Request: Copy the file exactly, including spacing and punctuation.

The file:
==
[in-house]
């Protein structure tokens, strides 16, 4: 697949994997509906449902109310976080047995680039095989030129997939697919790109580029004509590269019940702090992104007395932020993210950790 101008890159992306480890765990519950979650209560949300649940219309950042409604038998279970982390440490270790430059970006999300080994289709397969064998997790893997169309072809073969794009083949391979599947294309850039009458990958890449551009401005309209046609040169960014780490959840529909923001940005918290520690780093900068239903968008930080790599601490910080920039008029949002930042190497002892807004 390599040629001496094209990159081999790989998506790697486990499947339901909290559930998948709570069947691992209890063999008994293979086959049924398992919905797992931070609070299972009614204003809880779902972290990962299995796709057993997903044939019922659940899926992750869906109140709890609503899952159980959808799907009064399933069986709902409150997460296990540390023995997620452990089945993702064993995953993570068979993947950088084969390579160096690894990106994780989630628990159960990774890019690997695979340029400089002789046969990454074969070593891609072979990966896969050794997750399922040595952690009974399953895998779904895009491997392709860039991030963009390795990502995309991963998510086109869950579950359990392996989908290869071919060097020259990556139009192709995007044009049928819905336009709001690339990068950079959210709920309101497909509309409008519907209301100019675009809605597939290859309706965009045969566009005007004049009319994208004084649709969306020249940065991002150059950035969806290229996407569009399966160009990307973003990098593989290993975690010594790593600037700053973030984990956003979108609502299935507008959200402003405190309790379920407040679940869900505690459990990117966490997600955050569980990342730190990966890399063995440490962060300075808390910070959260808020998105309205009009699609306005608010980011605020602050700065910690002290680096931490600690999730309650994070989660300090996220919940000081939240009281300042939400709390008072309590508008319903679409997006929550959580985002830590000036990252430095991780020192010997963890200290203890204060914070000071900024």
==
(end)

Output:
[in-house]
């Protein structure tokens, strides 16, 4: 697949994997509906449902109310976080047995680039095989030129997939697919790109580029004509590269019940702090992104007395932020993210950790 101008890159992306480890765990519950979650209560949300649940219309950042409604038998279970982390440490270790430059970006999300080994289709397969064998997790893997169309072809073969794009083949391979599947294309850039009458990958890449551009401005309209046609040169960014780490959840529909923001940005918290520690780093900068239903968008930080790599601490910080920039008029949002930042190497002892807004 390599040629001496094209990159081999790989998506790697486990499947339901909290559930998948709570069947691992209890063999008994293979086959049924398992919905797992931070609070299972009614204003809880779902972290990962299995796709057993997903044939019922659940899926992750869906109140709890609503899952159980959808799907009064399933069986709902409150997460296990540390023995997620452990089945993702064993995953993570068979993947950088084969390579160096690894990106994780989630628990159960990774890019690997695979340029400089002789046969990454074969070593891609072979990966896969050794997750399922040595952690009974399953895998779904895009491997392709860039991030963009390795990502995309991963998510086109869950579950359990392996989908290869071919060097020259990556139009192709995007044009049928819905336009709001690339990068950079959210709920309101497909509309409008519907209301100019675009809605597939290859309706965009045969566009005007004049009319994208004084649709969306020249940065991002150059950035969806290229996407569009399966160009990307973003990098593989290993975690010594790593600037700053973030984990956003979108609502299935507008959200402003405190309790379920407040679940869900505690459990990117966490997600955050569980990342730190990966890399063995440490962060300075808390910070959260808020998105309205009009699609306005608010980011605020602050700065910690002290680096931490600690999730309650994070989660300090996220919940000081939240009281300042939400709390008072309590508008319903679409997006929550959580985002830590000036990252430095991780020192010997963890200290203890204060914070000071900024």